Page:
Declining Sperm Quality in Men Over 40 an Overlooked Cause of Fertility Problems
Much ink has been spilled, many hands wrung, and money spent over women’s decline in fertility as they age. But what has gone relatively under-reported, and perhaps misunderstood, is that the same is true for men: Sperm quality declines with age, affecting fertility.
After men turn 40, the quality of their sperm’s genetic material lessens; even as their bodies continue to constantly produce new sperm, the new sperm isn’t as good as the sperm they produced when younger. It’s a natural and irreversible effect of aging, much like how women’s eggs deteriorate after age 35. This is true even while the most commonly understood aspects of male fertility — sperm count and sperm motility — may be perfectly fine according to fertility tests.
Which disguises a major factor in fertility struggles, like repeat miscarriage: Declining sperm quality may not impact men’s ability to ejaculate or successfully fertilize an egg, but it is more likely to make an embryo unviable.
Miscarriage is the body’s way of dealing with a pregnancy that can’t proceed further due to genetic abnormalities. Since miscarriage occurs only in women, it is often assumed, or secretly felt, that when it does, there is something wrong with the mother. Yet, it’s just as likely the male contribution is responsible; when one half of the genetic material is degraded from the start — as in the case of men over 40 — it makes it more difficult for an egg to fertilize in a way that’s viable. The result is often an embryo that’s not chromosomally sound enough to develop into a fetus and baby — thus, miscarriage.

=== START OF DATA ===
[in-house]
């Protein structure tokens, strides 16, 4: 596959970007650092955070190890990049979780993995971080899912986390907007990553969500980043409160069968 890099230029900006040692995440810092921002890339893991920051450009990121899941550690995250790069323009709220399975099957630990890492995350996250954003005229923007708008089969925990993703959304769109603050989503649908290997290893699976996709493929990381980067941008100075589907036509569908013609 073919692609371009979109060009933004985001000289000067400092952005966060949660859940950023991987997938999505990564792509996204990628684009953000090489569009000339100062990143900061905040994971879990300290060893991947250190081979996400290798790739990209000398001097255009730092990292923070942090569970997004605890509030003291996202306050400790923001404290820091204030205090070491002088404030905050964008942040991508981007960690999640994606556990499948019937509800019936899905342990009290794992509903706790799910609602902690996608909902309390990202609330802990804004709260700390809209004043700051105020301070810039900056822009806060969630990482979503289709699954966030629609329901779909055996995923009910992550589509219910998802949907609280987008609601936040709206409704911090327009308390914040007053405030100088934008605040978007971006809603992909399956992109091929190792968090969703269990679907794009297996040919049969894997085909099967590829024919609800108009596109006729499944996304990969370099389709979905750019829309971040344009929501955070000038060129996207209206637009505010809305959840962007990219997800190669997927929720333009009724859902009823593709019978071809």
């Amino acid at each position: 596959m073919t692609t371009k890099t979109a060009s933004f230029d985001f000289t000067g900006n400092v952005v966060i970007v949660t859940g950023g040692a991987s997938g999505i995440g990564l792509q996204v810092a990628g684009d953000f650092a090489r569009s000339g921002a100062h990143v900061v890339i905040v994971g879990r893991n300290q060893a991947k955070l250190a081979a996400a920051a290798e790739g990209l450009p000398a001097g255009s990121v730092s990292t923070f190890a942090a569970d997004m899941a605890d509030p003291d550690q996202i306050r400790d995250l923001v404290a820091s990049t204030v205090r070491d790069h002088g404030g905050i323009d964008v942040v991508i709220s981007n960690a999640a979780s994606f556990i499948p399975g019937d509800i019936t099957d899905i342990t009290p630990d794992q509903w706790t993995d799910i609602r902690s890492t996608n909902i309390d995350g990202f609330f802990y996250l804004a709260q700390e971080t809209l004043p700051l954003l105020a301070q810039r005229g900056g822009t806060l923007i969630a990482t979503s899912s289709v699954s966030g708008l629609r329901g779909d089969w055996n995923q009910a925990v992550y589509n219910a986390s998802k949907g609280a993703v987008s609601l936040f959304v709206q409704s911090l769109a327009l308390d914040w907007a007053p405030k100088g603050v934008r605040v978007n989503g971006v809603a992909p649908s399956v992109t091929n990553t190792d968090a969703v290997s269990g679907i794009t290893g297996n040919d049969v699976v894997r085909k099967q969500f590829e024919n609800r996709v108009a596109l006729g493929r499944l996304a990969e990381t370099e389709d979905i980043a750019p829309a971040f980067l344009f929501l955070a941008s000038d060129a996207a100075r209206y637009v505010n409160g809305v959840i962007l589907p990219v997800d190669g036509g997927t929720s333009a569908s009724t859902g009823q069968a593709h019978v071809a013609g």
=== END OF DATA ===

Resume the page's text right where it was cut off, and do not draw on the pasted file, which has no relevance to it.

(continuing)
That’s not to assign blame to miscarriage — whose DNA is responsible is impossible to parse, and sometimes, even healthy DNA comes together in a way that just doesn’t work. And it’s not to say a couple in which the man is over 40 (or the woman is over 35, or both) cannot successfully conceive a healthy embryo. It’s just that the odds are turning against them. The likelihood of this kind of chromosomal flop — and resulting miscarriage — increases with each passing year, as older men’s sperm contain increasingly incomplete genetic material. Even when a viable embryo is established, it is more likely to develop into a fetus that carries chromosomal abnormalities; father’s age at conception has been linked to increased risk of autism, Down syndrome, schizophrenia and other genetic disorders among children.
So while a man over 40 may be highly fertile on paper (that is, he may not experience difficulty ejaculating or a low sperm count), his age — not just his partner’s — may still be a factor in fertility problems.
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